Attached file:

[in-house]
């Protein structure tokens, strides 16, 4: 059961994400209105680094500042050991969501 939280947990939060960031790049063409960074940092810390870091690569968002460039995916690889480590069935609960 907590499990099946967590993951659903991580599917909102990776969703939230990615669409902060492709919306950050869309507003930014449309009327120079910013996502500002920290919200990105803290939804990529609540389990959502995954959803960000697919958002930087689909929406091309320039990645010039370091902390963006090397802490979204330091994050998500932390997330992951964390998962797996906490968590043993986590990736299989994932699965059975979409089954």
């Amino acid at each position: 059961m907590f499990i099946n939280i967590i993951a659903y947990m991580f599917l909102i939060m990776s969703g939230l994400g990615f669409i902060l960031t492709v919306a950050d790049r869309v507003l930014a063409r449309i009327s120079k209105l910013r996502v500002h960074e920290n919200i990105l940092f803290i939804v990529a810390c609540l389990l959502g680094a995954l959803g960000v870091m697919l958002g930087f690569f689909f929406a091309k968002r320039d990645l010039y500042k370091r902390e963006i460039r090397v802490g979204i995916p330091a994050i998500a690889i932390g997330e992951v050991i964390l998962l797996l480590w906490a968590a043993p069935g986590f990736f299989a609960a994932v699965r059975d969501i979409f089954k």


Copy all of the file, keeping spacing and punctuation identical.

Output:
[in-house]
């Protein structure tokens, strides 16, 4: 059961994400209105680094500042050991969501 939280947990939060960031790049063409960074940092810390870091690569968002460039995916690889480590069935609960 907590499990099946967590993951659903991580599917909102990776969703939230990615669409902060492709919306950050869309507003930014449309009327120079910013996502500002920290919200990105803290939804990529609540389990959502995954959803960000697919958002930087689909929406091309320039990645010039370091902390963006090397802490979204330091994050998500932390997330992951964390998962797996906490968590043993986590990736299989994932699965059975979409089954």
């Amino acid at each position: 059961m907590f499990i099946n939280i967590i993951a659903y947990m991580f599917l909102i939060m990776s969703g939230l994400g990615f669409i902060l960031t492709v919306a950050d790049r869309v507003l930014a063409r449309i009327s120079k209105l910013r996502v500002h960074e920290n919200i990105l940092f803290i939804v990529a810390c609540l389990l959502g680094a995954l959803g960000v870091m697919l958002g930087f690569f689909f929406a091309k968002r320039d990645l010039y500042k370091r902390e963006i460039r090397v802490g979204i995916p330091a994050i998500a690889i932390g997330e992951v050991i964390l998962l797996l480590w906490a968590a043993p069935g986590f990736f299989a609960a994932v699965r059975d969501i979409f089954k």